Broadband Internet access opens the world to businesses, both large and small. Companies from throughout our region have efficient access to an array of resources, including point-of-sale systems, online accounting, digital marketing opportunities and the latest communications tools.
The power of the Internet, however, brings responsibility, and often new threats. The possibility of cyber attack is a real danger for businesses of all sizes.
In fact, rural small businesses face significant threats, according to a recent report by Symantec, a firm focused on digital security. About 30 percent — three out of every 10 — cyber attacks target small businesses.
Attackers may take advantage of security controls that are often weaker in small businesses than in larger companies.
But the risk from weak cyber security may extend beyond a single small business. In today’s connected world, a small business might have a trusted relationship with a larger company that may include the sharing of digital information between organizations. An attacker can target the weakest link, often the small business, and those vulnerabilities can then be exploited to eventually reach the larger company.
Last year, Target learned a costly lesson. A hacker leveraged the trust between Target and a small vendor. The result? The attack compromised credit card details and the personal information of Target customers. Estimates for the potential financial loss from the assault climbed into the millions.
While the risk of cyber attack is high, most small business owners have a false sense of security, according to a survey by the National Cyber Security Alliance.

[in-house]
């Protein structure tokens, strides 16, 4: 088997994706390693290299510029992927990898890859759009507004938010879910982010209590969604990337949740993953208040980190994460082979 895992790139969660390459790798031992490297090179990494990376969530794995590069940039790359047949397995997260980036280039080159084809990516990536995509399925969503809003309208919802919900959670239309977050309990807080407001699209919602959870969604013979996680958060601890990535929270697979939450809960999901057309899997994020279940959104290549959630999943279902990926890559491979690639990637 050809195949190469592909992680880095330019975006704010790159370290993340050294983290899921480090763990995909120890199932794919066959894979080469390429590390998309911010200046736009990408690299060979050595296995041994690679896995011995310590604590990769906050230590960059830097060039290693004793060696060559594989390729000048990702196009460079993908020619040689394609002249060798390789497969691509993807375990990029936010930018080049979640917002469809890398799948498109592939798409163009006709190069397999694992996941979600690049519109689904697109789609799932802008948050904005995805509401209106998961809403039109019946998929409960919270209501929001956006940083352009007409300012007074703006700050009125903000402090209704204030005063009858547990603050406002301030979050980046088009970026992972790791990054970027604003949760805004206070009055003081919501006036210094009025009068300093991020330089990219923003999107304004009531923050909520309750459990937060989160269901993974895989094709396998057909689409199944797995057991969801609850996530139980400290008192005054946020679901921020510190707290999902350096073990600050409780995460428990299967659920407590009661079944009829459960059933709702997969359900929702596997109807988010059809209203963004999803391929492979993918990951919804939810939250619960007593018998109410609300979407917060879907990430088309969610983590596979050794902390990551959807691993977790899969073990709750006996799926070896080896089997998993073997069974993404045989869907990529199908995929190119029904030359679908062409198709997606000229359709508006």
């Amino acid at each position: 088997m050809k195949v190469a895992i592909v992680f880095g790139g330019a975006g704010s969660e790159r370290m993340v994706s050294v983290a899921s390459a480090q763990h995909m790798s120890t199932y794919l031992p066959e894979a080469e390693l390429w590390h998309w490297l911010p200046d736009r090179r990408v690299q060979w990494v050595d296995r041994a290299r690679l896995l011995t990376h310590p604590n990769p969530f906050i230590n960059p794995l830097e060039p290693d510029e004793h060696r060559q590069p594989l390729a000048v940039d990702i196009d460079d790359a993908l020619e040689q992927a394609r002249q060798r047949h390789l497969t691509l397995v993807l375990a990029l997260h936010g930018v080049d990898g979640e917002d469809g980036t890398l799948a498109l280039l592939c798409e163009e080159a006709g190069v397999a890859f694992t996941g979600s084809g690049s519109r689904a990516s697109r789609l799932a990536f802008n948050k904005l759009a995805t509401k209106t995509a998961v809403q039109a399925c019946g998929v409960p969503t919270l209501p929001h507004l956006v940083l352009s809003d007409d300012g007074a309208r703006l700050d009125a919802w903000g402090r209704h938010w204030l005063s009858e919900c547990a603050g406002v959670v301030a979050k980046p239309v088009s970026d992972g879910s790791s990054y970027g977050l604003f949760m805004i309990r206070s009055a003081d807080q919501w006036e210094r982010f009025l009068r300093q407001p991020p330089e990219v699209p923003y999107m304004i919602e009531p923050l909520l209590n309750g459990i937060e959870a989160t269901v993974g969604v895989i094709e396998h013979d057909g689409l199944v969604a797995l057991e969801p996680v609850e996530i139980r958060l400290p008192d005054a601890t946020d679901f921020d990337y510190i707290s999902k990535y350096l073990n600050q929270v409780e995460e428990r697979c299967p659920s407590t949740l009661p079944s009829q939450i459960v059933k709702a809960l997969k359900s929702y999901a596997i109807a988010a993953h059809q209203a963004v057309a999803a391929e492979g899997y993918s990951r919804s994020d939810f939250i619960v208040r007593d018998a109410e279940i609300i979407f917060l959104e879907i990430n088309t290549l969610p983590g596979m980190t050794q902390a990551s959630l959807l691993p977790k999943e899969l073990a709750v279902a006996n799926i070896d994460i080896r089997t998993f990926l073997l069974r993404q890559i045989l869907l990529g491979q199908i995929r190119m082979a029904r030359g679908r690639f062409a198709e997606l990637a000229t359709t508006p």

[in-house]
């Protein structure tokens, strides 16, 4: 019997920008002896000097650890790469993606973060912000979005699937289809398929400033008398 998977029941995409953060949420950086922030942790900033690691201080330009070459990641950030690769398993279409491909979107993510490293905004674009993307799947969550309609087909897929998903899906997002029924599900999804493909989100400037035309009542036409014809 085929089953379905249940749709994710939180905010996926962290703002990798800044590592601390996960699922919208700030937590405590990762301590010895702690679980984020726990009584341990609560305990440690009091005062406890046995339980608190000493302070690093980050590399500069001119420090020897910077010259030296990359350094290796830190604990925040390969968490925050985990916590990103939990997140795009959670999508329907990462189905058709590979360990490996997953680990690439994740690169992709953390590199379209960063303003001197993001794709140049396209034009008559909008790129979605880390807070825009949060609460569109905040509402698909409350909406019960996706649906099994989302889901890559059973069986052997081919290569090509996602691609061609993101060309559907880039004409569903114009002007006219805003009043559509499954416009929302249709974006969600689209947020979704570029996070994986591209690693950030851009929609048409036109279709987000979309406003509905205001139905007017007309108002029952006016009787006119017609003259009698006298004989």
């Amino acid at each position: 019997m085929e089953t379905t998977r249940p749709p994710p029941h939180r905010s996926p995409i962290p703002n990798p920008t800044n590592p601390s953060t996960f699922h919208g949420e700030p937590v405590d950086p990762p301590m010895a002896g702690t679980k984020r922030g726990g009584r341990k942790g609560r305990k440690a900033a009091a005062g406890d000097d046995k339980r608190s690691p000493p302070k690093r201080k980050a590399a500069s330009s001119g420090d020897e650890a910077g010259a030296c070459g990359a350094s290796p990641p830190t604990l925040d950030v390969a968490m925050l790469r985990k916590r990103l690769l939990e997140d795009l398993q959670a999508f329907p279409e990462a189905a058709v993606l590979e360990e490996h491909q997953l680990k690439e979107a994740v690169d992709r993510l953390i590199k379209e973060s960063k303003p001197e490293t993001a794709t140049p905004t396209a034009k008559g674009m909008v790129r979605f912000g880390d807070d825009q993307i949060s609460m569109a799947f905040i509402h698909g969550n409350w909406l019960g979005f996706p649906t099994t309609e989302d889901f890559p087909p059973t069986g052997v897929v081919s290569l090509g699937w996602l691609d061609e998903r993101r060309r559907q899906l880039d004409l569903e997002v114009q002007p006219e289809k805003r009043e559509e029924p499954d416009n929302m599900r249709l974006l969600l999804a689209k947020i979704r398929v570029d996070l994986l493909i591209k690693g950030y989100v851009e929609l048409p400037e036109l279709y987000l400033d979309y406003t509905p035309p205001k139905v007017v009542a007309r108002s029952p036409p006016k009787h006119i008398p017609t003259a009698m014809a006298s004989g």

In fact, 77 percent of small business owners who were surveyed reported that their business was safe from cyber threats, such as hackers, viruses and malware.
The same report, however, provided a contradiction. Eighty-three percent of surveyed business owners reported having no formal cyber security plan.
While there are many possible threats, three are most common:
Trojans — Not all digital notes arriving from the Internet deserve trust. A message might appear to come from a reliable source, such as a bank. That message, however, could be from a hacker hoping to lure you into providing passwords, account numbers or other sensitive personal information. Avoid clicking on a link in an email. When in doubt, contact the sender and verify that the message is legitimate.
Social Engineering — Just asking is often the easiest way for a bad guy to get your password. A cyber criminal might pose as someone who is trusted in hopes of a small business employee giving up secure information. Business owners should inform employees of the risk and train them to respond.
Malware — Many forms of malicious software fall into this category of attack. Keeping all software, operating systems and anti-virus tools updated to the latest versions can lower risk.